17 Jul 2015 19:41 IST

Country roads: miles to go

Much of the network is not up to international standards

Recently, I drove from Chennai to Bengaluru on a weekend trip. For most of the 357 km-trip (door-to-door distance measured by Google Maps), the roads were good enough to keep the speedometer over 100kmph for most of the journey. It took us, including two breaks in between, six hours to reach the Karnataka capital. “Decent speed,” my friend said. But the pace of close to 60km per hour is dismal by international standards.

While one could question my driving capabilities, in my defence I can cite the drive we did from Delhi to Agra last year using the Greater Noida-Agra Yamuna Expressway. I covered 208 km in two-and-a-half hours.

So, when Aditya Birla Group Chairman, Kumar Mangalam Birla, in an interview with a financial daily this week said that the two sectors that have taken off under the Narendra Modi Government include roads, curiosity led me to check on India’s road infrastructure.

India has the second largest network of roads in the world with a length of 4.865 million km, second only to the US’ 6.58 million km. Though the CIA website does not use common data for the information (for instance, Indian data is from 2013, while it is 2011 for China, which is the third on the list), it doesn’t take away the depth of our road network.

Reality check

But then, just taking that number would be misleading as anyone who drives on Indian roads would know. According to a World Bank report, more than half of the 4.8 million km of roads in India are unpaved. Wikipedia says that India also fares poorly in road density. The country has “less than 3.8 km of road per 1,000 people,” says the website.

Interestingly, a table from the 2015 Statistical Year Book ranks Gujarat (where, as the Chief Minister, Narendra Modi had often cited the quality of roads) 10{+t}{+h} on the list of lowest density. Kerala fares the best with a density of over 5 km per 1,000 people; but that is still way below the United States’ density of 21 km per 1,000 people.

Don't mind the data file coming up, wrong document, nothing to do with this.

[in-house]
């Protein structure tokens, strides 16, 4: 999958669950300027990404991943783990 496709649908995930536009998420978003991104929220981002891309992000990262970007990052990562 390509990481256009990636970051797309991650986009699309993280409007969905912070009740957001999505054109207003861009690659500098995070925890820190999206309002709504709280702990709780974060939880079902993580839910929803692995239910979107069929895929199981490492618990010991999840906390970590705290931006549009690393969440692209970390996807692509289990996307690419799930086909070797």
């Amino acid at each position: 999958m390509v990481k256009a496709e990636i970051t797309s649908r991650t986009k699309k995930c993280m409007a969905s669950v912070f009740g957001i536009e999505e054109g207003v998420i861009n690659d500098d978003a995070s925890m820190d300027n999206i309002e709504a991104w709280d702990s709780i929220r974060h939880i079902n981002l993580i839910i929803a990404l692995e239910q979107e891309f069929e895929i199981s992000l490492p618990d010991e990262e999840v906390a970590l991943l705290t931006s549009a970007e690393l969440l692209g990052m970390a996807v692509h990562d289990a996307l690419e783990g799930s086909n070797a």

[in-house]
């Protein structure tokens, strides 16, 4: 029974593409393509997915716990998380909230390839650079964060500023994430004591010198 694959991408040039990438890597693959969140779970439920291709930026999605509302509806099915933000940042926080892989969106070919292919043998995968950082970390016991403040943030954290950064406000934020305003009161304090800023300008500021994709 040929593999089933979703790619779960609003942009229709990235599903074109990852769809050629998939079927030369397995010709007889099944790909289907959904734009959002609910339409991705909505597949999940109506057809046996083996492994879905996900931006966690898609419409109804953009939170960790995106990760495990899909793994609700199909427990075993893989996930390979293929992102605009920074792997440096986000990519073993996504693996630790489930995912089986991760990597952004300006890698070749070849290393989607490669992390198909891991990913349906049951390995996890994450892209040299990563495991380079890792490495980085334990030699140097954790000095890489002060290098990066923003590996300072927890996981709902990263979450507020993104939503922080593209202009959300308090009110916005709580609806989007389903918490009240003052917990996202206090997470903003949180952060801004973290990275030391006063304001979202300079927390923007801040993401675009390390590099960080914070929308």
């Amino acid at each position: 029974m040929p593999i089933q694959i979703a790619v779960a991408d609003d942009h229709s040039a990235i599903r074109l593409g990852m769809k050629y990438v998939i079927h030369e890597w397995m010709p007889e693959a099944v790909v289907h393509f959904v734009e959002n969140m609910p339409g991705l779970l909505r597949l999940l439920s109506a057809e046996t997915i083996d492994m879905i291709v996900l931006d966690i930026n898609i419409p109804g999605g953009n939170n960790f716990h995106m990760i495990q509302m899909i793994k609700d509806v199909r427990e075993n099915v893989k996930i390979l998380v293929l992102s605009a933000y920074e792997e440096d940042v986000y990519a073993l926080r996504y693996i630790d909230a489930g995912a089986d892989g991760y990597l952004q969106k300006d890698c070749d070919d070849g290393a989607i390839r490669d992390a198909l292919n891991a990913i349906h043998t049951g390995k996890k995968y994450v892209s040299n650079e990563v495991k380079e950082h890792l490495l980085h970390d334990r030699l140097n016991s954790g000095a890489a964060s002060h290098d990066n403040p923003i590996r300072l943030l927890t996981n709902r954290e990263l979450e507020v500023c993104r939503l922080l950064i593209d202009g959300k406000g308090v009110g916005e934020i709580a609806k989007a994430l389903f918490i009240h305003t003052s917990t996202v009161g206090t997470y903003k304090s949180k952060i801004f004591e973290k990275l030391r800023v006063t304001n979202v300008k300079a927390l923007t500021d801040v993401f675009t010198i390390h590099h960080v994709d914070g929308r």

When it comes to highways of four or more lanes, similar to the ones I used for the Bengaluru trip, India’s density is even worse. It has less than 0.07 km per 1,000 people. United States’ density is 15 times higher.

This is a serious infrastructure issue as India pushes for growth. A report by logistics giant DHL says: “India has one of the world’s largest road networks… But much of this network does not meet Western standards. For instance, a truck takes five to six days to cover the 2,061-kilometer-long route between Bangalore and Delhi.” About 65 per cent of freight and 80 per cent of passenger traffic in the country is carried by the road.

And expressways? Only 1,324 of the nearly 5 million km of road in India are expressways. Smaller countries such as Indonesia (1,710 km), Poland (1,553 km) and Malaysia (1,821) fare better. China has 1,11,950 km of expressways. Little wonder that, while the average road speed in India is about 40 kmph, drivers in China go at least 50 per cent faster.

Pace of road building

A 2011 report by Wall Street Journal says that China had completed construction of 12 national highways 13 years ahead of schedule. In five years, it had built 33,000 km, which is 18 km a day.

The Road Transport and Highways Minister, Nitin Gadkari, wants to better that. Speaking during Question Hour in Parliament earlier this year, Gadkari said that the government plans to lay 30 km of roads per day in the next two years, up from the current level of 11 km a day. This year, added the minister, the rate will go up to 15 km.

Is it possible to build 30 km of roads a day? A Times of India story says that the National Highway Authority of India (NHAI) built 16 km a day during 2012-13, the fastest rate recorded yet. But, since then, an economic slowdown and the critical financial conditions of most of the road construction companies brought down the pace of construction. Things haven’t changed much.

Take the case of the proposed expressway between Chennai and Bengaluru that has been in the works for at least five years now. In May, the NHAI started acquiring land for the 262-km stretch which, when completed, can be covered in three hours. It will take at least another five years to complete.

The pace is similar to what Sher Shah Suri achieved in the 16{+t}{+h} century. He built the Grand Trunk Road, one of the famous highways of medieval India, between 1540 and 1545. The Grand Trunk Road, which was upgraded by the British, eventually ran 2,500 km-long. It began in Sonargaon near Dhaka, Bangladesh and ended in Peshawar, Pakistan.